NEW YORK — Marc Schneider, chief executive officer of Kenneth Cole Productions, shared his thoughts about retail leadership to a packed classroom of graduate and undergraduate students Wednesday night at LIM College here.
The ceo, whose experience includes high-level posts at PVH Corp., Timberland Co., Macy’s and Melville Corp., said the most important thing when it comes to retail leadership is connecting with consumers. “I don’t have a job if I’m not respectful to my consumers or don’t connect with them,” he said.
He recalled when he was eight or nine and worked Saturdays in his father’s shoe store. His father put him in the stockroom, and told him that if they didn’t have a clean stockroom, they couldn’t sell anything. His father would take him to lunch at Friendly’s for a hamburger and when he’d ask him what time he closed the store, his father would say: “When the last consumer leaves.” His father told him that it was their customers who were paying for his house, his schooling and his clothing, which was a good lesson to learn early on.
In the old days, one’s choices were fashion or function. Today, there’s no more “or.”
“You guys can get everything, it’s and, and, and, and. You want a great sweater, you want great value, you want it delivered tonight, you don’t want to pay for delivery and you want to return it by tomorrow if you don’t like it and get your money back,” he said. He said these days there are no such things as time zones, borders or boundaries, “just opportunities.”
“You can complain or start to see opportunities,” he said.
Throughout his career, Schneider developed a knack as a merchant. He had no design talent and said if you left him in a room with a white wall, it would stay a white wall. Good merchants are critically important, he said. “They are business people who are looking to create opportunities with solutions,” he said. “I’m a merchant but a strategist at heart.”
The ceo said it’s important to have a focused strategy that encompasses e-commerce, the retail experience, marketing, advertising, merchandising, social media, production, and design. “Over time if you develop a focused strategy, you can prevent a lot of problems,” he said.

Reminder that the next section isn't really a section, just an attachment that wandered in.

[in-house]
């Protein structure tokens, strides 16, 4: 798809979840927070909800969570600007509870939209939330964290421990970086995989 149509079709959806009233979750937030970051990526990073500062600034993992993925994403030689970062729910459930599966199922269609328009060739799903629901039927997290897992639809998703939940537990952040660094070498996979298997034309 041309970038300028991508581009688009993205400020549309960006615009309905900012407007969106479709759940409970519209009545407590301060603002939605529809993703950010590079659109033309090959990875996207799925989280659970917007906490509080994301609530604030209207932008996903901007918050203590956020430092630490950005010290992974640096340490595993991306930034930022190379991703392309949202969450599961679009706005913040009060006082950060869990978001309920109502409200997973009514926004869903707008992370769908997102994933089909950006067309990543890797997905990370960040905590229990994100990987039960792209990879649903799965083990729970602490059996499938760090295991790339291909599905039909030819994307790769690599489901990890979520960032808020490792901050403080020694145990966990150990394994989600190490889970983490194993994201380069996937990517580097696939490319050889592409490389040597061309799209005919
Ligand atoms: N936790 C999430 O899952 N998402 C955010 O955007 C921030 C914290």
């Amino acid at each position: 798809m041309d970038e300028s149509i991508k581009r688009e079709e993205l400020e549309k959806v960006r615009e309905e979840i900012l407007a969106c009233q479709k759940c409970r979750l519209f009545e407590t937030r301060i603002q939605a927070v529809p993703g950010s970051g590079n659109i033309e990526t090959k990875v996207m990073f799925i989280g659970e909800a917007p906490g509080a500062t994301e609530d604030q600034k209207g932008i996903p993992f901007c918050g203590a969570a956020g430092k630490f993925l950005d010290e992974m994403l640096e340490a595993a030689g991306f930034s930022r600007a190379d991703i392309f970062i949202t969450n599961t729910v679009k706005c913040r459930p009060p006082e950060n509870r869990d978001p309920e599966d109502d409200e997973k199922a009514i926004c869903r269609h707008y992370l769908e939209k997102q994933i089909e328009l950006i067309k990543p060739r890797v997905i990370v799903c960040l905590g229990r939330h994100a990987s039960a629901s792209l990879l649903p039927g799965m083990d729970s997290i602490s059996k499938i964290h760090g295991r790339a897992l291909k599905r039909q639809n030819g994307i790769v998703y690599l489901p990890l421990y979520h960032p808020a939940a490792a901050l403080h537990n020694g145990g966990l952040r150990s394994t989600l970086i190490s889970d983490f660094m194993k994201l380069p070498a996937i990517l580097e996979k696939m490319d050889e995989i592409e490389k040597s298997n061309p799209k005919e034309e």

Interestingly, he told the students that people will hire them if they have a unique perspective that they no longer have. “Forty percent of our population at work [Kenneth Cole] are Millennials,” he said, noting that the company has set up wellness programs, yoga instruction and has even had ice cream trucks at the office.
Schneider told the students about Kenneth Cole’s start in business in 1982, and his renting of a truck to park outside the shoe show because he couldn’t afford a place to show. Cole found out that if he was doing a movie, he could park the truck by the shoe show. That was why Cole decided to name the company Kenneth Cole Productions. “They said they were going to make a movie about the making of a shoe company and got a license and truck. They didn’t have film in the camera,” said Schneider. “They sold 40,000 shoes out of that truck in one day.”
Schneider went through the company’s history, talking about Cole’s social activism and amfAR involvement, the launch of men’s and women’s apparel, going public and launching e-commerce in 2000. “We didn’t do much with e-commerce, we still haven’t done much with it,” he admitted.
He said in 2015, the company generated more than a $1 billion in sales. Schneider said one of his complaints is that the company doesn’t have enough global reach. When he asked the students whether they’ve seen Cole’s Courageous Class advertising campaign, few hands went up. “That’s bumming me out,” he said.
Schneider spoke about the company’s new store on Bond & Bowery that’s open 24/7. “We’ll open the store for you. Send us a text,” he said.
During the Q&A, a student asked Schneider what he thought about the movement to show fashion in-season, and how does it impact the Kenneth Cole brand? “I’m happy to see the change,” said Schneider. “It was an exclusive club for fashion week. I always thought there was a disconnect with couture, fashion runway and the average consumer. Fashion Week is geared to buyers and not the ultimate consumer. The idea of creating Fashion Week for the average consumer is very attractive to me.”
He said he was a fan of shortened lead times to get product from the factory to the consumer. He noted that Cole has been out of Fashion Week for three years. “We chose not to show,” he said, because the return on investment wasn’t there. “Now we’re looking to figure out ways to present ourselves.”
He said the company was “this close” to hiring a truck and taking it around the country to cities like Austin, Tex., and sell from the truck. “If you get a good response in Detroit, you can open a store in Detroit.”
Another student asked how they stay ahead of trends, and what strategy they use without losing their heritage. “You have to be in tune with lifestyle changes,” said Schneider, pointing to products like slip-on shoes for airports and outerwear fabrics that are lighter, thinner and warmer. “You can’t live off heritage.”